Prior to the tournament, bad blood between the PBT and PCA threatened to undermine Barry Behrman's (tournament host) best efforts to make the 22nd Annual Championship the best ever. Last year's financial problems and "political conflicts" between the PBT's Don Mackey and many of his players prompted C.J Wiley to jump the PBT ship and form the PCA as an alternative pro tour. Earl Strickland, among other PBT players, followed suit. The PBT ultimately lost Camel as a major sponsor, and was forced to place on hold all tournament activities until their financial problems were settled. This shepherded even more players into the PCA flock.
But the US Open was Barry Behrman's child, and he wasn't about to tolerate child abuse by Mackey, Wiley or anyone else. Agreements between the Don Mackey, Barry Behrman and the Camel Tour organization not only helped finance the 22nd annual tournament, but assured an event that was truly open to all players, including members of the new PCA.
But there was still a fly in the ointment: C.J. Wiley, upon hearing that the top 32 PBT players had their $500.00 entry fee paid, decided that his players should be afforded the same courtesy, and he sent a letter to his players requesting that they not participate. Fortunately, the players had had enough of the problems and politics created by the pro organizations, and signed up for the tournament in large numbers. This set the stage for the biggest and best US Open in history - one that pitted the PCA, PBT and a host of international players against each other. To add to the excitement, the tournament was held inside the spanking new Chesapeake, Virginia Convention Center.
Because of the expanded field (almost double the normal participation), the action was fast and furious. Additional tables were used to help speed play, and when a table was available another match was started immediately.
Highlights of the tournament included terrific competition from Buddy Hall and Dave Bollman - two senior tour players who demonstrated to the younger competitors that they were still among the best in the world. John Horsfall, a Canadian educated in snooker, used a snooker cue to reach the semi finals, and Shannon Daulton made it clear that he was a future Hall of Famer. In fact, the match between Reyes and Daulton was, in my opinion, the best match of the tournament, as Daulton made the mistake of playing Reyes safety for safety.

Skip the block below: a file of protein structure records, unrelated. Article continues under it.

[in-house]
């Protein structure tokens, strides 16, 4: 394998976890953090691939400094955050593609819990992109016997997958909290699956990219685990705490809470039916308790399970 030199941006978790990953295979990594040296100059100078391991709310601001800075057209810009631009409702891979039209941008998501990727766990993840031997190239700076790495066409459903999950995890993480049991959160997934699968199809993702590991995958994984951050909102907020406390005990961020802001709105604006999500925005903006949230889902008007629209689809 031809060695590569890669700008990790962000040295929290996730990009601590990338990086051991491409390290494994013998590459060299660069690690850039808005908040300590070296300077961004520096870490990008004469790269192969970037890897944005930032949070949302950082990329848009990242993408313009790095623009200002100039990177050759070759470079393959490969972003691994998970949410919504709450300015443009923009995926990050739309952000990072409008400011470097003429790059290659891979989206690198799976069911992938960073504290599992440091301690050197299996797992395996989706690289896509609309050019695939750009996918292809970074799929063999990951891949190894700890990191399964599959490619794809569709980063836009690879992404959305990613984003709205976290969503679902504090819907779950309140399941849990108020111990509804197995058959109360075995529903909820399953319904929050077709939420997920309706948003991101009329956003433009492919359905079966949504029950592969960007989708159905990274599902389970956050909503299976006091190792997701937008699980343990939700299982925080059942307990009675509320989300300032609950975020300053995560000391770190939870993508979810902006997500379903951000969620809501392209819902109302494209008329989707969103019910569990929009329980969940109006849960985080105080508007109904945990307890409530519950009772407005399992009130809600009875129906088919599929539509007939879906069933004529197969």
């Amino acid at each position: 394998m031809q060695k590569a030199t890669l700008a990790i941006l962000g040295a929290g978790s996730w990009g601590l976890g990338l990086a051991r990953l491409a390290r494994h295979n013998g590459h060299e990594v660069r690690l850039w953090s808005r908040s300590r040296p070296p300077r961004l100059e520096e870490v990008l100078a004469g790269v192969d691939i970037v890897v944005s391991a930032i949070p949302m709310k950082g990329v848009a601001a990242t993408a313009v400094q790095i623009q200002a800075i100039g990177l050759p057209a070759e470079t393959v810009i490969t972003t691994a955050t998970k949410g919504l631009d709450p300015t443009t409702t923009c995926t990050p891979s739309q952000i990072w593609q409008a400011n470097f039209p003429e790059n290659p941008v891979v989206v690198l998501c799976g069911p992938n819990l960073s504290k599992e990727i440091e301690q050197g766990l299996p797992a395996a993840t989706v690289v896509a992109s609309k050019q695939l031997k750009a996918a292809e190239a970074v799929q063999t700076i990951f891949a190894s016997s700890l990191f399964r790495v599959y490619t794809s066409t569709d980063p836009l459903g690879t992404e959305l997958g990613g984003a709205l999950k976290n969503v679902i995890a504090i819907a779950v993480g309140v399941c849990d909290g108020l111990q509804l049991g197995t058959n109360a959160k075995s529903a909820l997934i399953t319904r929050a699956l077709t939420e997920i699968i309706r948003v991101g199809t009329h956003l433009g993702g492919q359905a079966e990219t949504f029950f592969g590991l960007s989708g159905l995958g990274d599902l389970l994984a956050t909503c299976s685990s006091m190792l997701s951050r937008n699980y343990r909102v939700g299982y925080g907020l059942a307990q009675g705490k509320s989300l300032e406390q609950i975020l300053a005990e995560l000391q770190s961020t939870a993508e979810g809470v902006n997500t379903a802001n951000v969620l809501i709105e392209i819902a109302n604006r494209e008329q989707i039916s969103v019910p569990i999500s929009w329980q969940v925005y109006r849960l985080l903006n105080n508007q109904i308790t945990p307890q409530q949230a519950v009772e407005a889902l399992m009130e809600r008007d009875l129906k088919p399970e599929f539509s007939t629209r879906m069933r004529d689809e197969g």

I was also excited about the performance of Charlie Williams who, after a first match defeat, went on to win the next seven matches before losing his eighth match to his friend, Dave Bollman. Charlie ended up in 17th place, winning $1,700.00. Dave Bollman made it to the final eight.
Danny Harriman, after seven wins, forfeited a critical match when he misread the schedule and failed to show for his match with Bollman. The loss probably cost him a spot in the top eight. There were eight other forfeitures, all of which are listed in the match results.
The semi finals came down to Efren Reyes, Jose Parica, John Horsfall and Earl Strickland. While Horsfall was a surprise to those who were unfamiliar with him, finding Reyes, Parica and Strickland among the top finishers certainly was a surprise to no one.
The final match was anti-climatic. Again the TV lights, cameras, and distractions of the final match seemed to have a negative affect on Reyes, but fueled a determined Strickland, who started running racks from the start. The final score (11-2) was a disappointment to those who were expecting a classic duel between two masters.
Strickland made a victory speech that brought everyone to their feet. He praised Efren Ryes, reminding everyone that he was still about 10 matches or so behind the "Magician." He also admitted that his own table side behavior during match play was not always appreciated by many fans, but that "I'm really a nice guy."
Don Mackey gave a politician's speech that lasted much too long. He thanked the players for their patience regarding late payment of tournament winnings, and assured that all was well with the PBT.
Everyone was saddened to hear that defending champion Rodney Morris could not make the tournament because of the serious illness of his father. Our sincere concern and best wishes are extended to Rodney and his father.
Did I enjoy the tournament. Was it worth a $640.00 hotel bill and $280.00 for two VIP tickets. You bet. It was worth every dime!
Our thanks to Barry Behrman for his recognition of our own publication, Chalk Talk, and to those who subscribed.
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